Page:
Beaver Island School lunch

Celebrating Farm to School Month in Michigan

October 14, 2021 | |

First published in the Traverse City Record-Eagle

Above photo: Local food at Beaver Island Community School

Imagine this: Your children come home from school to tell you about the kale flowers they ate in the school garden today with Miss Hope, and then ask if your family can have kale for dinner, or maybe broccoli because they learned it’s in the same family as kale. As far-fetched as this sounds, stories like this are what we at Groundwork hear from FoodCorps service members that serve in classrooms, gardens, and cafeterias each week. When a 6th grader said, “You should bring a whole bin of kale flowers next time,” what that student doesn’t know is this might be a pivotal moment in their journey of personal health.

When food discovery happens, we know that a student is more likely to select the vegetable or fruit in the cafeteria. According to the European Journal of Clinical Nutrition, “repeated exposure to the taste of unfamiliar foods is a promising strategy for promoting liking of previously rejected foods in children.” A study by Andrea Maier, of the University of Burgundy, found: “Toddlers can be made to like a new food by introducing it 5–10 times. Kids aged 3–4 may need to try it 15 times.” 

At Groundwork, we celebrate local food all year, but especially in October, since it’s harvest time and because October is National Farm to School Month. The Farm to School movement began in the late 1990s when a handful of schools across the country responded to the rising levels of processed food in cafeterias. Then came the support of the National Farm to School Network to expand the movement. FoodCorps’ critical hands-on support brings the movement to life, engaging students and school staff.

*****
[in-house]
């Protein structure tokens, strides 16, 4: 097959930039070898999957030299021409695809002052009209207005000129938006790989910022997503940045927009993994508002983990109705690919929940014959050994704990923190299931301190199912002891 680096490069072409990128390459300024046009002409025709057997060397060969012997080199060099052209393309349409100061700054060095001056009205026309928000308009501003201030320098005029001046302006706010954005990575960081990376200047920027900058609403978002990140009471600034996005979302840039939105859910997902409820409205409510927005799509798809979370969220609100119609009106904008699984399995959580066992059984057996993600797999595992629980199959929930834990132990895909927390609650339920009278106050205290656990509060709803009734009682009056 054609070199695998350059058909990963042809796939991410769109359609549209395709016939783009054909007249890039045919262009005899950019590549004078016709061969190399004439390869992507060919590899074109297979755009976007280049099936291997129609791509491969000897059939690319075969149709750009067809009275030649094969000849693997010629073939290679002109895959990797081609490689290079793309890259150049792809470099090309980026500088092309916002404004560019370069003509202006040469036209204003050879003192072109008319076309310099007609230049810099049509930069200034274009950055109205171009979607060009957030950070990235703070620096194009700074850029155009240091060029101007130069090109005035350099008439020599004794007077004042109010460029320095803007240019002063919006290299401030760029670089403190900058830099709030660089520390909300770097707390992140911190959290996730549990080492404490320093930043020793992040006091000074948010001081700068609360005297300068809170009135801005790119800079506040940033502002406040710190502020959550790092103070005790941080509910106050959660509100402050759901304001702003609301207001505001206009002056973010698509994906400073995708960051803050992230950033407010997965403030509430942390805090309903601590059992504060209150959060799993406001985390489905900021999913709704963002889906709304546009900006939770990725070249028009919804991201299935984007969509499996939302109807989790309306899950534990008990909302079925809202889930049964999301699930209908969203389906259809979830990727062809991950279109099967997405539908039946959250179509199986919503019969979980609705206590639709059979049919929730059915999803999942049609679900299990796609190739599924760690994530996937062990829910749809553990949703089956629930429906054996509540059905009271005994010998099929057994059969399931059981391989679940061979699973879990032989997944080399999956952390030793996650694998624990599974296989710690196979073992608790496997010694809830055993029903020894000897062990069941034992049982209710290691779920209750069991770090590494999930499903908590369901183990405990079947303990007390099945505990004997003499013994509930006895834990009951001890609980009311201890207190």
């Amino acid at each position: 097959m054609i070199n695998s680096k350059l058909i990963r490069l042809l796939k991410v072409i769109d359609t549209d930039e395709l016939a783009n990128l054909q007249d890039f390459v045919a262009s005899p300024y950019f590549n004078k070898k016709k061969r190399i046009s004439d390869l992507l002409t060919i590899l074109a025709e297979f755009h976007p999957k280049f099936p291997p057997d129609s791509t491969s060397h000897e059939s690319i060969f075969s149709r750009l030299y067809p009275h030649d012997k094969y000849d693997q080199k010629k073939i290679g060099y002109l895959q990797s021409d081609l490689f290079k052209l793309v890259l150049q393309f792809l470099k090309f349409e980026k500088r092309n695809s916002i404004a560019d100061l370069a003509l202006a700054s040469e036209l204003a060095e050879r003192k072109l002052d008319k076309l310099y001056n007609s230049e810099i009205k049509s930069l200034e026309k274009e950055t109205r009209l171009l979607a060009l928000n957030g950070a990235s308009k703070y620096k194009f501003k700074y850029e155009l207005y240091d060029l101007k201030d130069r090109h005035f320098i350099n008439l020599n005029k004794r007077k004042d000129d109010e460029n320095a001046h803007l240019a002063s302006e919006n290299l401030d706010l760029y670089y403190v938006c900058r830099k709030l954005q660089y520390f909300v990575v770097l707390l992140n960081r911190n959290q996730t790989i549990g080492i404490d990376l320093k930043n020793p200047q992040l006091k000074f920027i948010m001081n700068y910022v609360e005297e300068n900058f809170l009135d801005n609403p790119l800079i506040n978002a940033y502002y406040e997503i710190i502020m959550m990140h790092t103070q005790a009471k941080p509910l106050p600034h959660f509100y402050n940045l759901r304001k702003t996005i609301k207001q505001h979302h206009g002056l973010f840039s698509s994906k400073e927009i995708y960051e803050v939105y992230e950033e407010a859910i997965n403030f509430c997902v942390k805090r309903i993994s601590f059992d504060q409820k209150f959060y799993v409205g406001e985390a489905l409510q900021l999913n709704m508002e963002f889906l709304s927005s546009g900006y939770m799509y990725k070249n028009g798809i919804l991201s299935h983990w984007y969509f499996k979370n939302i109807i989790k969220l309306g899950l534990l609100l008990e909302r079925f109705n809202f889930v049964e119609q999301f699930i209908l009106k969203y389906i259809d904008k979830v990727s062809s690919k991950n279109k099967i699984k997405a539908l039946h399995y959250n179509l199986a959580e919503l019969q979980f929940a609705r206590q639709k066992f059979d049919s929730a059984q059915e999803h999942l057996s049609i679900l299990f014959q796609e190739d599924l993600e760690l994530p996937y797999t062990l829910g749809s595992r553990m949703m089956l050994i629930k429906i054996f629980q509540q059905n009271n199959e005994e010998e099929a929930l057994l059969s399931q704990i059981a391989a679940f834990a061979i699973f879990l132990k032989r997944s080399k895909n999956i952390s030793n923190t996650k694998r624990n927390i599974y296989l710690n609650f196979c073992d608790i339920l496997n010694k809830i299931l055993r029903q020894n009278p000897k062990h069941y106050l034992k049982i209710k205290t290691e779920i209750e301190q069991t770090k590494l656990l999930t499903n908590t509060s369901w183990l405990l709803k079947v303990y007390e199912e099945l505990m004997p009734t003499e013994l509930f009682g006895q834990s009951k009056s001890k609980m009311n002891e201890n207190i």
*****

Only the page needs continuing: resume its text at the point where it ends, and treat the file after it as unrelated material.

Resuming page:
There are many ways to participate in farm to school. For example, Pellston Public Schools is inviting local farmers to come in for lunch with students, and the school has organized field trips to farms. Teachers can register classrooms for the Great Lakes Apple Crunch Day, October 14, or any day in October. Student councils or other school clubs can conduct an apple tasting with elementary students and set up a voting system—dot-sticker voting on a poster with Tried It /Liked It/Loved It columns, or a simple comparison of two to three varieties of local apples. Parents can participate in school garden maintenance, watering/weeding in the summer, donating tools. No school garden? Help build one — start small with a couple of raised beds, and invite a few food champions—teachers, parents, and student leaders.

These activities are important if we want students to build healthy habits that increase nutrition while also supporting our neighboring farms, and in turn, our local food economy. Farm to school activities are a perfect complement to the policy work being done to reimburse schools for purchasing Michigan-grown fruits, vegetables, and legumes through 10 Cents a Meal for Michigan’s Kids and Farms, as well as efforts to increase school meal quality across the Char-Em ISD through FoodCorps service. Plus, it’s fun!

For more ideas, visit:

Jen Schaap, Local Food Policy Specialist

Jen Schaap, Local Food Policy Specialist on Groundwork Center for Resilient Communities Food and Farming team, supervises FoodCorps service members and partners with various community partners out of Groundwork’s Petoskey office to move farm to school activities forward in the region that the Char-Em Intermediate School District covers.


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